America and its Immigrants: A Game of Mirrors
AbstractAfter a lapse of over half a century, the United States has again become a country of immigration. In 1990, the foreign-born population reached 19.8 million or 7.9 percent of the total. By 2008, the number had grown to 39.3 million or 13 percent of the total. Although not yet reaching the situation a century ago, when immigrants accounted for 15 percent of the American population, that figure is being approached fast while the impact of contemporary immigration is significant and growing.2 The public image of contemporary immigration has been colored to a large extent by the Third World origins of most recent arrivals. Because the sending countries are generally poor, many Americans believe that the immigrants themselves are uniformly poor and uneducated. Their move is commonly portrayed as a one-way escape from hunger, want, and persecution and their arrival on U.S. shores as not too different from that of the tired, "huddled masses" that Emma Lazarus immortalized at the base of the Statue of Liberty. A common exercise is to compare this "new" immigration with the "old" inflow of the beginnings of the twentieth century. Similarities include the predominantly urban destination of most newcomers, their concentration in a few port cities, and their willingness to accept the lowest paid jobs. Differences are more frequently stressed, however, for the "old" immigration was overwhelmingly European and white; while the present inflow is, to a large extent, nonwhite and comes from countries of the Third World.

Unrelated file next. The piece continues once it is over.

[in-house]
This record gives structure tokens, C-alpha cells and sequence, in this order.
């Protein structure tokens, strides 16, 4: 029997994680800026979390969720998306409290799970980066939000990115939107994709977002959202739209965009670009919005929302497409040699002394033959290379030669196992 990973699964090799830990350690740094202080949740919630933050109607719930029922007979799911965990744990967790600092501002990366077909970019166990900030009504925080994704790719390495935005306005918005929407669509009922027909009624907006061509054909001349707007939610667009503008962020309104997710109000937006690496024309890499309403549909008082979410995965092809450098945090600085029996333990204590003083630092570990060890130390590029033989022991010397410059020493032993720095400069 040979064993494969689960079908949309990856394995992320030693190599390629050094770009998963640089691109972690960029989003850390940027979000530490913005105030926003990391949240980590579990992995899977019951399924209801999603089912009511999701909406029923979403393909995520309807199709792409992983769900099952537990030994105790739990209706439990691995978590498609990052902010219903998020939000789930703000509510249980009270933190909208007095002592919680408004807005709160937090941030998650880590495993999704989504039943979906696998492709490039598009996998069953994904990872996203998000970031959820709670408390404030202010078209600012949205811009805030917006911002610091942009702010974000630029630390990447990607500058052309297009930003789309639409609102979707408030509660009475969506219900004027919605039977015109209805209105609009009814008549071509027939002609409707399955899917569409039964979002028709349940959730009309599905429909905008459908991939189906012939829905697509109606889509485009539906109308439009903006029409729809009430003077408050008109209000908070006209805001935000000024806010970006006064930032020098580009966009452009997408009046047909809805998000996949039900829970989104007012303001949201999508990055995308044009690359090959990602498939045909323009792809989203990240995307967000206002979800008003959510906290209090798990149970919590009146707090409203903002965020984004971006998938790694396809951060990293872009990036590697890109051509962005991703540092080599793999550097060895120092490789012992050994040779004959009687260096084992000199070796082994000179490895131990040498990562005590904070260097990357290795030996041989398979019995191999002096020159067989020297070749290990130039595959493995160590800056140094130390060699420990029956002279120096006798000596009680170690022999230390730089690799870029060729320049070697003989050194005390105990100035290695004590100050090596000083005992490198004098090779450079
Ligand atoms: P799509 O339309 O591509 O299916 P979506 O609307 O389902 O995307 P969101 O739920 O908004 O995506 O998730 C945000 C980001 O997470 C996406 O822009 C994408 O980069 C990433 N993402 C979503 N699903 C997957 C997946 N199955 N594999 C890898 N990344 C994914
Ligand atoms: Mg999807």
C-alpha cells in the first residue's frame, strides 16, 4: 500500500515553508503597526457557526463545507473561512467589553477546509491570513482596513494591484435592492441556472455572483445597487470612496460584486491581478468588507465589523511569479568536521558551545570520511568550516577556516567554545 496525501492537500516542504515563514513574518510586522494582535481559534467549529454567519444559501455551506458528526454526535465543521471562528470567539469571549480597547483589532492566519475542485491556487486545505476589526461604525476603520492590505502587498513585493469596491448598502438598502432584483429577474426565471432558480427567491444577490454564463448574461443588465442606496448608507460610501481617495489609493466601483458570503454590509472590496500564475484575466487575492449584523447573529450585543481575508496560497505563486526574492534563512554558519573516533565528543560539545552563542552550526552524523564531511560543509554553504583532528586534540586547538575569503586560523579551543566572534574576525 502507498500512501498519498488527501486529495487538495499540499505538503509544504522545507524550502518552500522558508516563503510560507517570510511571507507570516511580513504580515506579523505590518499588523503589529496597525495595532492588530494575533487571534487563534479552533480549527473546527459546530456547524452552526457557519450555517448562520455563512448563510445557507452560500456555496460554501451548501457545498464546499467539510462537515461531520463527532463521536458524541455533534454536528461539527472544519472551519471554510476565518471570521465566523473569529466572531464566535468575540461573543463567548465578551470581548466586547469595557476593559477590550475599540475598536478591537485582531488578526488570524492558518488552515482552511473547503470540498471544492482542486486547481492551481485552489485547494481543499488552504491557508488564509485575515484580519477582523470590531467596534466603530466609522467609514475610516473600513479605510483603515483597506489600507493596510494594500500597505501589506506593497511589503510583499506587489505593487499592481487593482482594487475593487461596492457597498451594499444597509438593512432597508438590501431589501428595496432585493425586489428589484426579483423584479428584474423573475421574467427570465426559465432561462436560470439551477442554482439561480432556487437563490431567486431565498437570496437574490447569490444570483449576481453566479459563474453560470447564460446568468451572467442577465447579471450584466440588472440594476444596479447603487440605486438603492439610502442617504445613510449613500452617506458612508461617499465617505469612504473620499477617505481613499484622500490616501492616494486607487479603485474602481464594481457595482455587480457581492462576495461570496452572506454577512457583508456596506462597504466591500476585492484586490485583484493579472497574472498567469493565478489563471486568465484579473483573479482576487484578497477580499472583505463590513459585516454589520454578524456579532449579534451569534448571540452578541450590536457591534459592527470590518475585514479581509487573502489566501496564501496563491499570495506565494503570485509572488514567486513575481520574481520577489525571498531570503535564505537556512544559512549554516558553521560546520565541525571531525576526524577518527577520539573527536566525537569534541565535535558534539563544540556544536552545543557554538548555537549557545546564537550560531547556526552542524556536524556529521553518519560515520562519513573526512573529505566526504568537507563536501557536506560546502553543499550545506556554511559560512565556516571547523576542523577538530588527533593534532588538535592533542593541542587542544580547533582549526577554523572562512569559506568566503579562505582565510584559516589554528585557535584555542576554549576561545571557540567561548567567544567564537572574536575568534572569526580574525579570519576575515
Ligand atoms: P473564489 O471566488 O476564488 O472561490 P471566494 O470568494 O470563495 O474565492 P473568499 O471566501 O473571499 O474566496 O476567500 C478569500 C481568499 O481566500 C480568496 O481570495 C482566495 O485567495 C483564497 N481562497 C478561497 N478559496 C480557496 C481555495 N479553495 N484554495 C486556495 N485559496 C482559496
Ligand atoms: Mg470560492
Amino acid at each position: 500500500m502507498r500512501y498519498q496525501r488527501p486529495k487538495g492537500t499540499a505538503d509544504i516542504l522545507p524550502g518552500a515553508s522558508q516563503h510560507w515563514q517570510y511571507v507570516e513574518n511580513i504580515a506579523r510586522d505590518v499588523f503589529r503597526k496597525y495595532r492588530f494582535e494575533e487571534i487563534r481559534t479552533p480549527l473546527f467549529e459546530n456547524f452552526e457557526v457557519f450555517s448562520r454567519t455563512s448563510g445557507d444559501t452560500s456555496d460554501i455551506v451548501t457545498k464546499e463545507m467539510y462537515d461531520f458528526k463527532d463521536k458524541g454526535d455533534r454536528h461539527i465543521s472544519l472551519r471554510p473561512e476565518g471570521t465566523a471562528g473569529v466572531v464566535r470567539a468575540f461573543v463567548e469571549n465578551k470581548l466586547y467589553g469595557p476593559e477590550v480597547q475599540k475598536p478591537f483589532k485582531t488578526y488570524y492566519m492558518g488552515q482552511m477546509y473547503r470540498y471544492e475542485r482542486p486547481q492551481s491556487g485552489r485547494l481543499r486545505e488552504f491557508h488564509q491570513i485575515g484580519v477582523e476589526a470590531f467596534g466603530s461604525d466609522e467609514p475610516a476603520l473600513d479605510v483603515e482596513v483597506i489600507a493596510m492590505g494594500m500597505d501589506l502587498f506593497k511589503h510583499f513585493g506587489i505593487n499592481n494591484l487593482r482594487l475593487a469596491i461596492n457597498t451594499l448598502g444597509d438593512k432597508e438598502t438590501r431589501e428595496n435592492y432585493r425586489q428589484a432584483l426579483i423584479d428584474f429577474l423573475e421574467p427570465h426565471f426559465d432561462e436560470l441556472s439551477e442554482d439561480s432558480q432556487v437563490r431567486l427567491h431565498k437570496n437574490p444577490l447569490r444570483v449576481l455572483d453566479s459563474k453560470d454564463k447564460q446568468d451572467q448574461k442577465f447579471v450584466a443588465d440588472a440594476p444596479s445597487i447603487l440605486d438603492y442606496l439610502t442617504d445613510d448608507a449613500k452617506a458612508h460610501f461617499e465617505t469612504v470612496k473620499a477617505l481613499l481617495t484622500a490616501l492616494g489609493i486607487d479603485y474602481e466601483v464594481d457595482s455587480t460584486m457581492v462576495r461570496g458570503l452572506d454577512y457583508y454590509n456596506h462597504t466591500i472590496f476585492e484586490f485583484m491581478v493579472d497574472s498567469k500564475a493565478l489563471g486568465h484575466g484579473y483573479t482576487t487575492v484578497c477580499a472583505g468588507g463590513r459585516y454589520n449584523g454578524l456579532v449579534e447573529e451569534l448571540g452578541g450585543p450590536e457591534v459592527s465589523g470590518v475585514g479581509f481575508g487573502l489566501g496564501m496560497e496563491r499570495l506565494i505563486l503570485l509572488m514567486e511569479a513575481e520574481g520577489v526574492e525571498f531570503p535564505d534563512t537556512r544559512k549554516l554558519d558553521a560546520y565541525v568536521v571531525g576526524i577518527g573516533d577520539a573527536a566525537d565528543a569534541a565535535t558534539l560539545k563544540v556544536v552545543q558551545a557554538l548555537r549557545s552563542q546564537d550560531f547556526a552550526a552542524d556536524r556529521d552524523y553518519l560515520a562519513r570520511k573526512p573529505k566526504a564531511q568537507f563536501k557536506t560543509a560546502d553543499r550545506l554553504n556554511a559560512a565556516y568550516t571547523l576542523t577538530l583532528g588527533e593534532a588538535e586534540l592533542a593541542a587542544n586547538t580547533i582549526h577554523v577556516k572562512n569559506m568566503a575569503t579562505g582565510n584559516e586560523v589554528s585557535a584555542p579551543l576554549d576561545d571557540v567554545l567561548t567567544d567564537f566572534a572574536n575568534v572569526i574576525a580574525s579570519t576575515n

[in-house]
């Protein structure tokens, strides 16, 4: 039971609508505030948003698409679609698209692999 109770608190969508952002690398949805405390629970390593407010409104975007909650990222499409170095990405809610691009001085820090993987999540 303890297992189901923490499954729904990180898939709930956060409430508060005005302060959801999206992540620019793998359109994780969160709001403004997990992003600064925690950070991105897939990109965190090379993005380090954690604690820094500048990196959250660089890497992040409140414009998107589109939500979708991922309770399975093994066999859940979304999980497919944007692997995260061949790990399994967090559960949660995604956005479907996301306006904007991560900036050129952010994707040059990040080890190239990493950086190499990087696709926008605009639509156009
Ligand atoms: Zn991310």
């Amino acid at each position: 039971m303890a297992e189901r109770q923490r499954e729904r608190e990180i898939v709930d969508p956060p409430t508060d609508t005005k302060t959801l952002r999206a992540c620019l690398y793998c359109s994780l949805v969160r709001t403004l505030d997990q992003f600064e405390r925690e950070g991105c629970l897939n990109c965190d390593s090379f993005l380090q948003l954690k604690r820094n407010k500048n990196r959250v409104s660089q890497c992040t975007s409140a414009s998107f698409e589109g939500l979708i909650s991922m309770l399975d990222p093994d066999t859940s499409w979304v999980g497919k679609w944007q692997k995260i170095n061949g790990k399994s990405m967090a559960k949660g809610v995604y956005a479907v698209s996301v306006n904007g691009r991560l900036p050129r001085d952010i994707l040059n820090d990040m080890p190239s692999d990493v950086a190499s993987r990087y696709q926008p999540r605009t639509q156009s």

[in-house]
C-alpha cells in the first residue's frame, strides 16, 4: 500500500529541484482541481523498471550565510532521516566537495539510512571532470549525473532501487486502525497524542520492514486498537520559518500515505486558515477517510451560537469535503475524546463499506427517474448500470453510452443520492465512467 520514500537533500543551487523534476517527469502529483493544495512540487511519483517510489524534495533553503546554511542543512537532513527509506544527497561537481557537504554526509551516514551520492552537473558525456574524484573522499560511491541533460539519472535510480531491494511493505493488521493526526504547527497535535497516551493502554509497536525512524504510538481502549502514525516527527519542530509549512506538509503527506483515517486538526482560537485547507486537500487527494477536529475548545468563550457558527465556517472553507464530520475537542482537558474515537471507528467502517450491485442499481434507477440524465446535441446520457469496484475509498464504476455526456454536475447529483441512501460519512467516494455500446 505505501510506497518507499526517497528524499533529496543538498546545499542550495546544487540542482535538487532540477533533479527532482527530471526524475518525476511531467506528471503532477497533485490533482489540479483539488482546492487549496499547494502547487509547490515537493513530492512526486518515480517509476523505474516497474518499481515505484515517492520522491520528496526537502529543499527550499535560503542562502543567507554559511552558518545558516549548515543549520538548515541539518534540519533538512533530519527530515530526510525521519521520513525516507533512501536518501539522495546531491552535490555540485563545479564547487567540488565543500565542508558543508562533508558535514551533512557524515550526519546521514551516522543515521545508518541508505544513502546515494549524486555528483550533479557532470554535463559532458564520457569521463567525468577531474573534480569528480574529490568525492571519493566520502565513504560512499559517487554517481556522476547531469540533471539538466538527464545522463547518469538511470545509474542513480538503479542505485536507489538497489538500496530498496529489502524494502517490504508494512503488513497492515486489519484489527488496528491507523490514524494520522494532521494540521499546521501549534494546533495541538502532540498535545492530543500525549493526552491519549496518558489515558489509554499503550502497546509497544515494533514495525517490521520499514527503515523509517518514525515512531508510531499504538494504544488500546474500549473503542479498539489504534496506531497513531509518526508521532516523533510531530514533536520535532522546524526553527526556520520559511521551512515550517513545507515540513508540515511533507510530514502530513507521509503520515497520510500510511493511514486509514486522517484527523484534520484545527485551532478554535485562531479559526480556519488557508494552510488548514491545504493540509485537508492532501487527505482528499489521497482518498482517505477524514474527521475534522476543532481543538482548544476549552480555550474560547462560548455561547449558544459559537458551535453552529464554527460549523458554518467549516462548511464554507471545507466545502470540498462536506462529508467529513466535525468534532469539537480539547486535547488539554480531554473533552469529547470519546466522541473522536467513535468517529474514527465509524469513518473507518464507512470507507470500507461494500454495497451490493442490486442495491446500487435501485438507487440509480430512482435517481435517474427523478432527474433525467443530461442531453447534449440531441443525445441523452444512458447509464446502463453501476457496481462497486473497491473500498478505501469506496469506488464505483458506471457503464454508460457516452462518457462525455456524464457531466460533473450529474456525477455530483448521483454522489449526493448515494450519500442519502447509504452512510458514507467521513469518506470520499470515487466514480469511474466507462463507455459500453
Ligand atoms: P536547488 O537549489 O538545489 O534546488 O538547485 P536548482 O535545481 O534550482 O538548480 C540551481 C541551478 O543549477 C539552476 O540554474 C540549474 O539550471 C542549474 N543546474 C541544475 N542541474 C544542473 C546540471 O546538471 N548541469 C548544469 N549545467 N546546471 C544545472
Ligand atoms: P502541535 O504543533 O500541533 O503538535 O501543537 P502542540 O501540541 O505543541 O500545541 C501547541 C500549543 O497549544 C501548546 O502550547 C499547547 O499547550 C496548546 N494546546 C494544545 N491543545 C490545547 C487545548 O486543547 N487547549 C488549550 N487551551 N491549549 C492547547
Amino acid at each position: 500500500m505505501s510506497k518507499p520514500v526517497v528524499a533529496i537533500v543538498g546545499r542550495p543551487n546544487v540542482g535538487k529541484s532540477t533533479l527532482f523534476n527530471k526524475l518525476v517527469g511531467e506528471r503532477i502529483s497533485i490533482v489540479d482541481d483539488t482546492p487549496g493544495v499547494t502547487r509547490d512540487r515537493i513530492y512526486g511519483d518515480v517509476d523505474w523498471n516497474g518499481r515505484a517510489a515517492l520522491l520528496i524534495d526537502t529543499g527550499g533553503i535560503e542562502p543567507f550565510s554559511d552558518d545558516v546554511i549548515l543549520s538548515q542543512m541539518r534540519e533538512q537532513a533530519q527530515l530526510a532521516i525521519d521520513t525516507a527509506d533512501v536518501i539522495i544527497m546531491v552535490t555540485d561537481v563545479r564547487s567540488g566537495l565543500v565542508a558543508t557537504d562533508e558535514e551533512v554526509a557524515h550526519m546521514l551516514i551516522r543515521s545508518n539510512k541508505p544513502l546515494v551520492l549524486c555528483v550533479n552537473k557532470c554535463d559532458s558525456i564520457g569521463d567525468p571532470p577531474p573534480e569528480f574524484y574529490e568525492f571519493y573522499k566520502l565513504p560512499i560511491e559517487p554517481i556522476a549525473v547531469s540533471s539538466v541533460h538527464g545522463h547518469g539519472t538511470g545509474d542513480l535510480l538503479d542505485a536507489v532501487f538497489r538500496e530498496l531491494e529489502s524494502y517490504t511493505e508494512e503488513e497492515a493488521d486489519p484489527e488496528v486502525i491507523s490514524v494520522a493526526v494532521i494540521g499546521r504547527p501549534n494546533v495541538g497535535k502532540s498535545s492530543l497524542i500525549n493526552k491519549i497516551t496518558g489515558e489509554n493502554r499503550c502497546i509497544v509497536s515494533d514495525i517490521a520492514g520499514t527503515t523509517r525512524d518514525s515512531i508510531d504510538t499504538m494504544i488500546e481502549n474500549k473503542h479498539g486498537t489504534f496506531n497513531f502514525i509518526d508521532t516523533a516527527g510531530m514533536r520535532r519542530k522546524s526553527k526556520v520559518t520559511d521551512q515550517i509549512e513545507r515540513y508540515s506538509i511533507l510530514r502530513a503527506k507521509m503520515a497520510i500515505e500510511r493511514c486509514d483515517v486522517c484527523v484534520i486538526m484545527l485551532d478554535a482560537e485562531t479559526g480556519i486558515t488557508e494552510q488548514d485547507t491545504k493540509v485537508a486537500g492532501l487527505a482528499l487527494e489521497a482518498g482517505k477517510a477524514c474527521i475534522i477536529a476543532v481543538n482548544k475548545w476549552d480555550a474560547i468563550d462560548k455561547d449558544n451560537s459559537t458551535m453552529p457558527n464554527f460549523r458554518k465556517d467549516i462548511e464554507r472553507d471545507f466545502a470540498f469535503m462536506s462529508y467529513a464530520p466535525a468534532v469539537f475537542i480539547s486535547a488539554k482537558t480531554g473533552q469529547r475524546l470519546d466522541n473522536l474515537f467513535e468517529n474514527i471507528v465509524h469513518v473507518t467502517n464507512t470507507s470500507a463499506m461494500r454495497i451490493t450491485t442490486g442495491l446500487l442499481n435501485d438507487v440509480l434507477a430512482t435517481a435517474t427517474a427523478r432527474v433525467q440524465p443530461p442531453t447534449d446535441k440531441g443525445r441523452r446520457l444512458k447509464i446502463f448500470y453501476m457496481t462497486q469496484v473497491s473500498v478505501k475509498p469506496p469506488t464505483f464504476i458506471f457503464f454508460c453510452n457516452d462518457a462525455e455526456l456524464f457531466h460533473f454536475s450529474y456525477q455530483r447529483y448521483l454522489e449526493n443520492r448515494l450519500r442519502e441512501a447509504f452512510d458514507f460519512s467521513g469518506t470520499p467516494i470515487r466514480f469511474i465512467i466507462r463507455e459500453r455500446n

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Bibliographic InfoPaper provided by Princeton University, Woodrow Wilson School of Public and International Affairs, Center for Migration and Development. in its series Working Papers with number 1236.
Date of creation: Apr 2010
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aspirations; expectations; immigrants; adaptation; United States;
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- J11 - Labor and Demographic Economics - - Demographic Economics - - - Demographic Trends, Macroeconomic Effects, and Forecasts
- N32 - Economic History - - Labor and Consumers, Demography, Education, Health, Welfare, Income, Wealth, Religion, and Philanthropy - - - U.S.; Canada: 1913-
This paper has been announced in the following NEP Reports:
- NEP-ALL-2010-07-17 (All new papers)
- NEP-HIS-2010-07-17 (Business, Economic & Financial History)
- NEP-MIG-2010-07-17 (Economics of Human Migration)
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